Brown Fat Weight Loss Breakthrough
Most fat cells are "white", store excess energy and make it tough to lose weight. But mice's white fat cells have been turned into energy burning brown fat cells. Humans could be next.
Most fat cells are called white fat cells - they store excess energy and make it tough to lose weight. But we've discovered how to turn mice's white fat cells into energy burning brown fat cells, and humans could be next. Weight loss isn't just about shifting mass - it's about finding ways to burn more energy through activity than we consume from eating. Those activities can (and should) include exercise and other physical exertion on a macro scale, but our individual cells are also capable of pitching in on the fight against weight gain. Brown fat cells are particularly good at this, as they naturally burn off excess energy instead of storing it.
Upstreamism advocate Rishi Manchanda calls us to understand health not as a "personal responsibility" but a "common good."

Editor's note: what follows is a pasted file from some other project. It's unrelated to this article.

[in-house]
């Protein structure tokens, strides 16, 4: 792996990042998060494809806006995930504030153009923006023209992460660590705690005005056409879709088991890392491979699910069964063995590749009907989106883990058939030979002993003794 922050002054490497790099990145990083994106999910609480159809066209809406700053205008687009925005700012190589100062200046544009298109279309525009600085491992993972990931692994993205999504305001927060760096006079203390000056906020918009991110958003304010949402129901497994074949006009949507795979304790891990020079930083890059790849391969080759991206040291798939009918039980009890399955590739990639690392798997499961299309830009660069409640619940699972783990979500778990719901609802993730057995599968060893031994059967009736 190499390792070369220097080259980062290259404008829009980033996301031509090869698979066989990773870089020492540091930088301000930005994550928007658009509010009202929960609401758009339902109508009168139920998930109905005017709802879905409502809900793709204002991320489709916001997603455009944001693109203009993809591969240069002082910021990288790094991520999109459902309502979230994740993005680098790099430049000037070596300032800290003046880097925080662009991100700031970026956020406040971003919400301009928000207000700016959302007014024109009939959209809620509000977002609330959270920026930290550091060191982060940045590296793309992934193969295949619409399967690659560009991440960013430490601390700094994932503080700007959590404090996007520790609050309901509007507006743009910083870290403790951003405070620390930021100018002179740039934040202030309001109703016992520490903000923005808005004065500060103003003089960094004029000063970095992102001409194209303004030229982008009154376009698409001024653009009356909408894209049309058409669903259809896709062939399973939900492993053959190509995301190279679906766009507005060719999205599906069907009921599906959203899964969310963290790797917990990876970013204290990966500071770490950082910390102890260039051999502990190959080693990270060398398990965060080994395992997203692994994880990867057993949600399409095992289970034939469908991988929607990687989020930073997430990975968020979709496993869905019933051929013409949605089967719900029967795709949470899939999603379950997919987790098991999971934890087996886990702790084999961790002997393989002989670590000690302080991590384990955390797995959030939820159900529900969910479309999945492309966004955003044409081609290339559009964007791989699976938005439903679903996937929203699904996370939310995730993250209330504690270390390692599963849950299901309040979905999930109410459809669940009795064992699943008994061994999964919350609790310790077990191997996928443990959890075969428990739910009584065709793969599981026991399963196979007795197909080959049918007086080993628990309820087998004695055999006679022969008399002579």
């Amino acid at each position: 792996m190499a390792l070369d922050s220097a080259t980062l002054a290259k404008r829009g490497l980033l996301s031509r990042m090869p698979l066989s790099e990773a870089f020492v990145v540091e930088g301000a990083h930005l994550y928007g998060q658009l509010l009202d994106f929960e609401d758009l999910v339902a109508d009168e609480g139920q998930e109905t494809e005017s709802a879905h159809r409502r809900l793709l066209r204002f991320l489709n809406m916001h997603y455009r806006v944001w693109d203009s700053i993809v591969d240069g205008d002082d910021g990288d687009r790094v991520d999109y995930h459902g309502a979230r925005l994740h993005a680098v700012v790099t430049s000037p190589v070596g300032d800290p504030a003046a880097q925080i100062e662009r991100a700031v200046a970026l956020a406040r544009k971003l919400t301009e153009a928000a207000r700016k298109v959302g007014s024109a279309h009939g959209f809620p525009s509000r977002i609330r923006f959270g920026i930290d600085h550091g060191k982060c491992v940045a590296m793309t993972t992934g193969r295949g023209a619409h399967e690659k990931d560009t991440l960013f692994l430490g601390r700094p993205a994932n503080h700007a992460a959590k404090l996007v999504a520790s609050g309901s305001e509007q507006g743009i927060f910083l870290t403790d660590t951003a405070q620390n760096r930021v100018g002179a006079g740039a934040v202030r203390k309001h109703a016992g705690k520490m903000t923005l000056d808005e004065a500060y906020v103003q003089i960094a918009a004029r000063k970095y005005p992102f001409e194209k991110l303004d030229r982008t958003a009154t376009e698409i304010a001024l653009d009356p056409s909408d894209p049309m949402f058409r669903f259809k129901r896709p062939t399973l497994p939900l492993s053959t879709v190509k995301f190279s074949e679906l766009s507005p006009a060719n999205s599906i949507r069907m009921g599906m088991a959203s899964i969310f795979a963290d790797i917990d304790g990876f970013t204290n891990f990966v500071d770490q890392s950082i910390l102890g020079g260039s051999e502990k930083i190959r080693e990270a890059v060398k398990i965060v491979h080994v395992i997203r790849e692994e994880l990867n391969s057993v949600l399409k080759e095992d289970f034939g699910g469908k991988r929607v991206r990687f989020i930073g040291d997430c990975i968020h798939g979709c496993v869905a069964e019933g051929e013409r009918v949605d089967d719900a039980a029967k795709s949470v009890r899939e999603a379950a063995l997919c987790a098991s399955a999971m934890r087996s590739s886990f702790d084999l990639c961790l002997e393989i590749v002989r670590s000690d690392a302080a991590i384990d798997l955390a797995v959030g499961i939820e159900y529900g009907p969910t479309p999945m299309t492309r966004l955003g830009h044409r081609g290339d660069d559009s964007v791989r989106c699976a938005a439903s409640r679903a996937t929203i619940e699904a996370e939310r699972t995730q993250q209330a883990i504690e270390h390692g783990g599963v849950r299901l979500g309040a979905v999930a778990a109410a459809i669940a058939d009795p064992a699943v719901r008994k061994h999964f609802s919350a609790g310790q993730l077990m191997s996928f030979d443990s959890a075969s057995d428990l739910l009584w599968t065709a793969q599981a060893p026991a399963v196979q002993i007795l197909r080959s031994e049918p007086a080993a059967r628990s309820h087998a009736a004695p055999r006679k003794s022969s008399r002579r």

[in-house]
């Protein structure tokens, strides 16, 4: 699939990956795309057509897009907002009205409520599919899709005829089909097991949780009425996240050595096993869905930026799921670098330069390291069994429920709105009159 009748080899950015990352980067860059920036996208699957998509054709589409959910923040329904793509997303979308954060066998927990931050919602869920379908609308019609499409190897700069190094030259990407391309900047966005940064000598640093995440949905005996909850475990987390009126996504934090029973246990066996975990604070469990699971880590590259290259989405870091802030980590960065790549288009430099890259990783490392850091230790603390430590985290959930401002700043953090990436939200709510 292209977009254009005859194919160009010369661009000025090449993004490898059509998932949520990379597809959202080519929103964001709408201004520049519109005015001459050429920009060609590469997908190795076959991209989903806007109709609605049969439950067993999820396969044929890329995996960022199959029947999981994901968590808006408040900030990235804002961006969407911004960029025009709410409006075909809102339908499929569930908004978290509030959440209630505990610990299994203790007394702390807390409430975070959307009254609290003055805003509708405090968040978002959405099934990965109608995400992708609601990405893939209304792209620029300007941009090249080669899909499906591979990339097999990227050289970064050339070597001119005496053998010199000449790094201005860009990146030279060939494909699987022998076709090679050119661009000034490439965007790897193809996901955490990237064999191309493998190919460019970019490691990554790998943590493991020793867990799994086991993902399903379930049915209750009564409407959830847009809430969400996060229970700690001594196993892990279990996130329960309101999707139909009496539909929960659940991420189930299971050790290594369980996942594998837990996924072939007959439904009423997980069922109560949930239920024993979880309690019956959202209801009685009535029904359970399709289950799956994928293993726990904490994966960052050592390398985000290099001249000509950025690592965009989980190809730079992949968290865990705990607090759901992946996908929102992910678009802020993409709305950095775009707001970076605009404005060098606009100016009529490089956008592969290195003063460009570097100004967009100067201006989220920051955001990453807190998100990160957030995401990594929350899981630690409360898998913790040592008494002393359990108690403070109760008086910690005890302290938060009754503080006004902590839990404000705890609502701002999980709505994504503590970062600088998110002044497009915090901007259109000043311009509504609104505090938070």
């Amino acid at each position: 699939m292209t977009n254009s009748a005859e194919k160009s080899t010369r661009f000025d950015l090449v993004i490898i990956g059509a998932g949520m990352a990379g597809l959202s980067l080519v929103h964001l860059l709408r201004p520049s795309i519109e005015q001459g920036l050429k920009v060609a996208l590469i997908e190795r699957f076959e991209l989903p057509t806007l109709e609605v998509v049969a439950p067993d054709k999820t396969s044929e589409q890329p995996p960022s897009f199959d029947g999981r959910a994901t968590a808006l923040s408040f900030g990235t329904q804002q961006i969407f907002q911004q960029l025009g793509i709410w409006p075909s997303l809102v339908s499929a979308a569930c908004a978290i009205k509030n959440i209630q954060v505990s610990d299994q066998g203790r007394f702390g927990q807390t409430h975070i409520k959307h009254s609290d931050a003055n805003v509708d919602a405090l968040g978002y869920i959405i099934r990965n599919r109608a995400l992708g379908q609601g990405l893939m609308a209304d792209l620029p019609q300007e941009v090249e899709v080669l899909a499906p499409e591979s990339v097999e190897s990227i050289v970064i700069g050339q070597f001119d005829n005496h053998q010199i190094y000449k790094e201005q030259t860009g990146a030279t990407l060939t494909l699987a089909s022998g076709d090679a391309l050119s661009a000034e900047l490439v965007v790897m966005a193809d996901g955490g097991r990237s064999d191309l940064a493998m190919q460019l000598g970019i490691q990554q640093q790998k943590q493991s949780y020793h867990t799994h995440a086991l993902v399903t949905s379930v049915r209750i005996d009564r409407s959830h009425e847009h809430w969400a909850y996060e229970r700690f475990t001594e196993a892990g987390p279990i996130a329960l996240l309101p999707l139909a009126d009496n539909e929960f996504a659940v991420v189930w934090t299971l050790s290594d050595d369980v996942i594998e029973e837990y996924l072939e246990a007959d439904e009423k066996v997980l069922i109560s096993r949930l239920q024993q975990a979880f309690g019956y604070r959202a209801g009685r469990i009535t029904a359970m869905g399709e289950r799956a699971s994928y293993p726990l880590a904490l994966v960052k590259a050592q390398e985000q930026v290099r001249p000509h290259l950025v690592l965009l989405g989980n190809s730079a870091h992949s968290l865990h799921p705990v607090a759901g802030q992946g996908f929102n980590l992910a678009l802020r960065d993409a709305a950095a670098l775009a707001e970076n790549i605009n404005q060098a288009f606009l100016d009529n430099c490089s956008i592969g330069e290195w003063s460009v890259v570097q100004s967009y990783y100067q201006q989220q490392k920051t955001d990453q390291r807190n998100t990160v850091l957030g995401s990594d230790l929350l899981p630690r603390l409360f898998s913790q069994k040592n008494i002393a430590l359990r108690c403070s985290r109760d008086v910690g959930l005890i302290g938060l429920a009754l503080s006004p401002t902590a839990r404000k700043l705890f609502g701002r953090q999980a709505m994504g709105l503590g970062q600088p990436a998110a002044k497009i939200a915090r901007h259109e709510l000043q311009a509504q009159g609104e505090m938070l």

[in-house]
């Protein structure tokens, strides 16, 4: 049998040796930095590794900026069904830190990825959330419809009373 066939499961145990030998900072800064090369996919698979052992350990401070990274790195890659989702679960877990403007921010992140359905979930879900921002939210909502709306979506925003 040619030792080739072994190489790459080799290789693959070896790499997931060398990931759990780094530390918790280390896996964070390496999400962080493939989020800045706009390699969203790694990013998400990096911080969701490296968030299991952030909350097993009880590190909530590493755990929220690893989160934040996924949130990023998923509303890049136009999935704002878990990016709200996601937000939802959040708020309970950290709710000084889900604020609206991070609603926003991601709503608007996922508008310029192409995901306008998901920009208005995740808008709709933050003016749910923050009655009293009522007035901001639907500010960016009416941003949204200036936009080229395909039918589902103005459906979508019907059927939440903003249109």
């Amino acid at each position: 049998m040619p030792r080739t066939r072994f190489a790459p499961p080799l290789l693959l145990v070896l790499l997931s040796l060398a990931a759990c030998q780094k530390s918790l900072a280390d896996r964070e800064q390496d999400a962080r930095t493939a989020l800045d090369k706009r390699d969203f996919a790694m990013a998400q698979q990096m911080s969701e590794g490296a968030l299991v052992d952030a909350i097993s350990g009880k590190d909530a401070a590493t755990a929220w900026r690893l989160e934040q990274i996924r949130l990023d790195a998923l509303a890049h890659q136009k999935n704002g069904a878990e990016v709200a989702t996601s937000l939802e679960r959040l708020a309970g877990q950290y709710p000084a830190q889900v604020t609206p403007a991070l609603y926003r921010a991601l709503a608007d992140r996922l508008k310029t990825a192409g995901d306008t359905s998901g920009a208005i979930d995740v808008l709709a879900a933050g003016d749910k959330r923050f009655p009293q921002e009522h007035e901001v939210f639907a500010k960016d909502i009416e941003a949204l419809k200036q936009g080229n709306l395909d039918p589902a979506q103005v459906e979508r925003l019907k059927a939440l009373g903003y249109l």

- Upstreamism tasks health care professionals to combat unhealthy social and cultural influences that exist outside — or upstream — of medical facilities.
- Patients from low-income neighborhoods are most at risk of negative health impacts.
- Thankfully, health care professionals are not alone. Upstreamism is increasingly part of our cultural consciousness.
The real Game of Thrones might be who best leverages the hit HBO show to shape political narratives.
- Sen. Elizabeth Warren argues that Game of Thrones is primarily about women in her review of the wildly popular HBO show.
- Warren also touches on other parallels between the show and our modern world, such as inequality, political favoritism of the elite, and the dire impact of different leadership styles on the lives of the people.
- Her review serves as another example of using Game of Thrones as a political analogy and a tool for framing political narratives.
A new study shows that some men's reaction to sex is not what you'd expect, resulting in a condition previously observed in women.
- Climate change is no longer a financial problem, just a political one.
- Mitigating climate change by decarbonizing our economy would add trillions of dollars in new investments.
- Public attitudes toward climate change have shifted steadily in favor of action. Now it's up to elected leaders.
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